Sunday May 11th, 2014

The exercise:

Write about: the count.

That was a nice Mother's Day. Good weather, good food, good times.

The only drawback was not being able to connect with my mother, but hopefully that will be taken care of in the next few days.


While Max and I were having breakfast this morning and Kat was sleeping in, I decided to compile a list of all the words he's learned to say so far. These were all words that he'll use on his own, not just repeating after someone else. I also decided to leave out his sound effect words, despite how excellent his woof is.

I knew I'd forget some, but by the time I served Kat breakfast in bed I figured I had a reasonably complete collection. I presented it alongside her toast and eggs, titling it Max's Words, Mother's Day 2014.

Of course it bugged the crap out of me that there were words I'd forgotten, so I kept adding to it throughout the day. Now, with my bedtime fast approaching, I'm basically satisfied with what I have cobbled together.

Apparently by 18 months of age, toddlers should be able to say between 10 and 20 words. I remember our public health nurse saying 18 words by 18 months was about right, which was 6 months ago. At the time we couldn't imagine Max having that many, as he really only had maybe three or four that he used consistently.

Now all of a sudden he's got 80. That I was able to think of today.


Greg said...

Well if Max has got such an excellent woof you should get him a bassett hound puppy. As I recall, their voices "break" when they reach about 6 months or so and they find they can do a new "woof" that's referred to as belling :) He can teach Max!
80 words is very impressive, you've clearly been teaching him well! I wonder how long it'll be before you're wishing he'd shut up?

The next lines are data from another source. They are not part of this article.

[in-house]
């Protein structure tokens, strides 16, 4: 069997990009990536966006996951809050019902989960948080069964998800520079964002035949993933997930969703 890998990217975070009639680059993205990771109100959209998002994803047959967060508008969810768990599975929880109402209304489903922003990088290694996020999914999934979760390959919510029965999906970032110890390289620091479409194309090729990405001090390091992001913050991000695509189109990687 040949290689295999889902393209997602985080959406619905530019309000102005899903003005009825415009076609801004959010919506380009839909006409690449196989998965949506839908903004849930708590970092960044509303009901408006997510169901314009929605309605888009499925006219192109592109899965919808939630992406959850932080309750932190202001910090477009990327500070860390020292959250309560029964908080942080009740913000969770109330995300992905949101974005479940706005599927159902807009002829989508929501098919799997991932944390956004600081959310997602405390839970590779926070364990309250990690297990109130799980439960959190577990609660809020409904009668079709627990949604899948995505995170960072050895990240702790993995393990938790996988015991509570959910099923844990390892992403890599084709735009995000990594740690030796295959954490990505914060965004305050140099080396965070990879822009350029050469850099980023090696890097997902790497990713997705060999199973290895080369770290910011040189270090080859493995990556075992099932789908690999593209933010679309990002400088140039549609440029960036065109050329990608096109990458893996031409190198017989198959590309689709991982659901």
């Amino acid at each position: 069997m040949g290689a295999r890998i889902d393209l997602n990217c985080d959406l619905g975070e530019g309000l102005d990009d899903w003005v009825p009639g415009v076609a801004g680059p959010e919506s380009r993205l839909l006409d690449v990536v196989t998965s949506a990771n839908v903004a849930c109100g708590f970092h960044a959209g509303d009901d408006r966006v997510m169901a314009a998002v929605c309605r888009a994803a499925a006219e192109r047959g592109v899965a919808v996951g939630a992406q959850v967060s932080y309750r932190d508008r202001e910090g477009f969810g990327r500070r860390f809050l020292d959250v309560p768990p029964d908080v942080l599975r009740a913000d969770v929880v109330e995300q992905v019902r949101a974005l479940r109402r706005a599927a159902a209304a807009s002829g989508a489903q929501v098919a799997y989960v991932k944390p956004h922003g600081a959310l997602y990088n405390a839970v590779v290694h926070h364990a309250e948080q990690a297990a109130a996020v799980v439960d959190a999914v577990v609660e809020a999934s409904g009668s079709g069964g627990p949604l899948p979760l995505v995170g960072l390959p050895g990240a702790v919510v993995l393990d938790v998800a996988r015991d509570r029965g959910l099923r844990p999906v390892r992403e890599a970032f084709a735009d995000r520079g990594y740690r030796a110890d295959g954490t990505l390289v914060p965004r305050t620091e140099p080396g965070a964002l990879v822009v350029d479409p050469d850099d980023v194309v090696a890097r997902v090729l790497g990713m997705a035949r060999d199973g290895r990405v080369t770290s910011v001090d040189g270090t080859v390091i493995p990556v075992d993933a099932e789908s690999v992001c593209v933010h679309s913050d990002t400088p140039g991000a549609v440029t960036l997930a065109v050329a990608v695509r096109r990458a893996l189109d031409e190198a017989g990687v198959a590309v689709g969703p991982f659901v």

The count
"Odnose B is the only language in the world that is known to have killed all of its speakers," said Clarice, her tone slightly hectoring, "and someone is running a numbers station using it."
"By someone she means the Tailor," said Byoti. He was corpulent and sweaty, and his personal odour filled the office. Clarice glared at him. "What?" he asked, his accent disappearing for a moment, revealing it for the fake it was. "He's not Voldemort. You can his name without him appearing behind you."
"Anyway," she said meaningfully. Alex raised a hand, more amused by their interaction that scared, but wishing that the room had better ventilation. "What?"
"What's a numbers station?"
Clarice stood up and walked behind her desk, pulled the chair out (it was on five little castors) and sat down. Then she put her head in her hands.
"Really?" she asked. "Don't you get that in basic training these days?"
"Nuh-uh," said Byoti. "We dropped it and dead-drops in favour of social networking and engineering."
"Oh gods. Oh fine then. A numbers station is a radio station where all that is broadcast are numbers. There is a radio station out there that is a broadcast, twenty-four hours a day, of someone counting in Odnose B."
"Sounds painful," said Alex after a moment.
"It should be impossible," said Clarice. "I said at the beginning, that language kills people who speak it, and it destroys electronics that synthesize it. So your job, Alex, is to find the numbers station and find out how the Tailor is doing this."

Marc said...

Greg - I think I'll take a pass on the bassett hound, but thanks for the suggestion :P

I do not envy Alex his assignment!